The UN's mediator on the Syria conflict was to meet high-level Russian and US diplomats in Geneva yesterday in hope of breathing new life into the flagging peace talks as death toll keeps mounting in the nearly three-year civil war.
Lakhdar Brahimi was to meet Russian Deputy Foreign Minister Gennady Gatilov and US Under Secretary of State Wendy Sherman in an attempt to unblock the process.
After three days spent trading blame for the violence wracking Syria, representatives of President Bashar al-Assad's regime and the opposition National Coalition had no scheduled meetings in Geneva yesterday.
"The presence now of the United States and Russia comes at the right time," opposition chief negotiator Hadi Bahra told AFP, saying there was a need to "straighten out the negatives."
The talks that began on January 22 were initiated by Washington, which backs the opposition, and Moscow, a key ally of Syria.
With the process at an apparent standstill Russia seemed prepared to play a greater role, and was expected to put more pressure on the regime to move things forward.
Russia -- which has rejected a Security Council resolution that would allow the delivery of food and aid to besieged Homs and other cities -- on Wednesday proposed a counteroffer that not include the threat of sanctions on Damascus.
Gatilov met Wednesday in Geneva with the regime delegation chief, Syrian Foreign Minister Walid Muallem, and the opposition said it might meet the Russian diplomat yesterday.
Russia has also proposed a collective meeting with the UN, Washington, Moscow and the Syrian foes, but it remained unclear if the warring parties might be invited to Thursday's meeting between Brahimi, Gatilov and Sherman.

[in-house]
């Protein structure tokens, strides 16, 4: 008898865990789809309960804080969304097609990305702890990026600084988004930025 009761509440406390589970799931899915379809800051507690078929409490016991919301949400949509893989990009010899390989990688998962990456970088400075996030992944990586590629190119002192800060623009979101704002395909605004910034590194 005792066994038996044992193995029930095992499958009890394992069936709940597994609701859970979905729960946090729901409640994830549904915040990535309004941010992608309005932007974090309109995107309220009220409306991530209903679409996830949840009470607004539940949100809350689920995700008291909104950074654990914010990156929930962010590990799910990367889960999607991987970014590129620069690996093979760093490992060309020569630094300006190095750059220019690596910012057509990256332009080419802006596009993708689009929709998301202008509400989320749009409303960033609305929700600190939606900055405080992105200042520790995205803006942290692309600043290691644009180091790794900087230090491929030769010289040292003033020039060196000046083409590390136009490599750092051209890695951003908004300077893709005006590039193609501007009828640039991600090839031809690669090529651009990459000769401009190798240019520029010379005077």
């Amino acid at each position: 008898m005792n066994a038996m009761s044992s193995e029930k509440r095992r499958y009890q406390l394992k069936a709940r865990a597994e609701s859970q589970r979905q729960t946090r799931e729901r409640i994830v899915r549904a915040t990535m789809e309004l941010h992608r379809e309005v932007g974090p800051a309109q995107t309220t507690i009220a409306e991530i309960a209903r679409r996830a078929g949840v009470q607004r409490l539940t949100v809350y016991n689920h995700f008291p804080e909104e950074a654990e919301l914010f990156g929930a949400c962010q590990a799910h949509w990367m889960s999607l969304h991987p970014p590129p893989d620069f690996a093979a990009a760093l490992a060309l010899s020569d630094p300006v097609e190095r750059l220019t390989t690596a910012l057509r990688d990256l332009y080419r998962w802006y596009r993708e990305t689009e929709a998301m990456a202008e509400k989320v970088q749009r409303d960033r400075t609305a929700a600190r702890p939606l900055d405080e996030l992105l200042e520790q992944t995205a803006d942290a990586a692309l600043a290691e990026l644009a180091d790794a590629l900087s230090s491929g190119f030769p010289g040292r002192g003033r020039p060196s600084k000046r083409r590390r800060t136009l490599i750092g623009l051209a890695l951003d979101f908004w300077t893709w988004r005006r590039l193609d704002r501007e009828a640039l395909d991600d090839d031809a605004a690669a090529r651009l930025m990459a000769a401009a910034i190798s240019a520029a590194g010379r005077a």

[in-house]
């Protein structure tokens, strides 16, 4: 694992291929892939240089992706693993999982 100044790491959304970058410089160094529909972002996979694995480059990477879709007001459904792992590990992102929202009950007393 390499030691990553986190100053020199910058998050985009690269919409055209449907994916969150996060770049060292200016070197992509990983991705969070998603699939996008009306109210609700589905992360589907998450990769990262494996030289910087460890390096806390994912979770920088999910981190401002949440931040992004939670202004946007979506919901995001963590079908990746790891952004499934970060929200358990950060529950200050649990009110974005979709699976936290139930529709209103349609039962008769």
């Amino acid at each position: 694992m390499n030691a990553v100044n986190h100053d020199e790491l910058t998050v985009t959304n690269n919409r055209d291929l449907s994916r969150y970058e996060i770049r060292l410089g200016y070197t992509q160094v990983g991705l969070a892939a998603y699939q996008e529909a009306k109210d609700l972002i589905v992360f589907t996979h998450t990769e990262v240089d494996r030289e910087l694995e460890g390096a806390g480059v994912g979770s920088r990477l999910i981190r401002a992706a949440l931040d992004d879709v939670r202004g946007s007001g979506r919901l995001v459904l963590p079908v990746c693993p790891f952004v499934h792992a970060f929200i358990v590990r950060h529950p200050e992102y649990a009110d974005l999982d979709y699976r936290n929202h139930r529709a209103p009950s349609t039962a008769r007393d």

The so-called Geneva II negotiations have so far done nothing to end the nearly three-year civil war which has claimed more than 136,000 lives and forced millions from their homes.
And as Brahimi struggles to prevent peace talks in Geneva from collapsing, a spike in regime air attacks and fighting has sent the death toll in Syria's war soaring.
On Thursday, the Syrian Observatory for Human Rights reported at least 51 people killed a day earlier in Aleppo alone, mostly civilians in air raids targeting opposition-controlled areas, as dozens more were killed in the south.
In ravaged Homs, where a humanitarian operation began last Friday, governor Talal al-Barazi said the authorities would focus on screening and clearing scores of men detained after being evacuated from besieged rebel-held areas.
The Observatory has reported an average of 236 people killed daily since the Geneva II process began on January 22, bringing regime and opposition representatives to the negotiating table but producing no concrete result.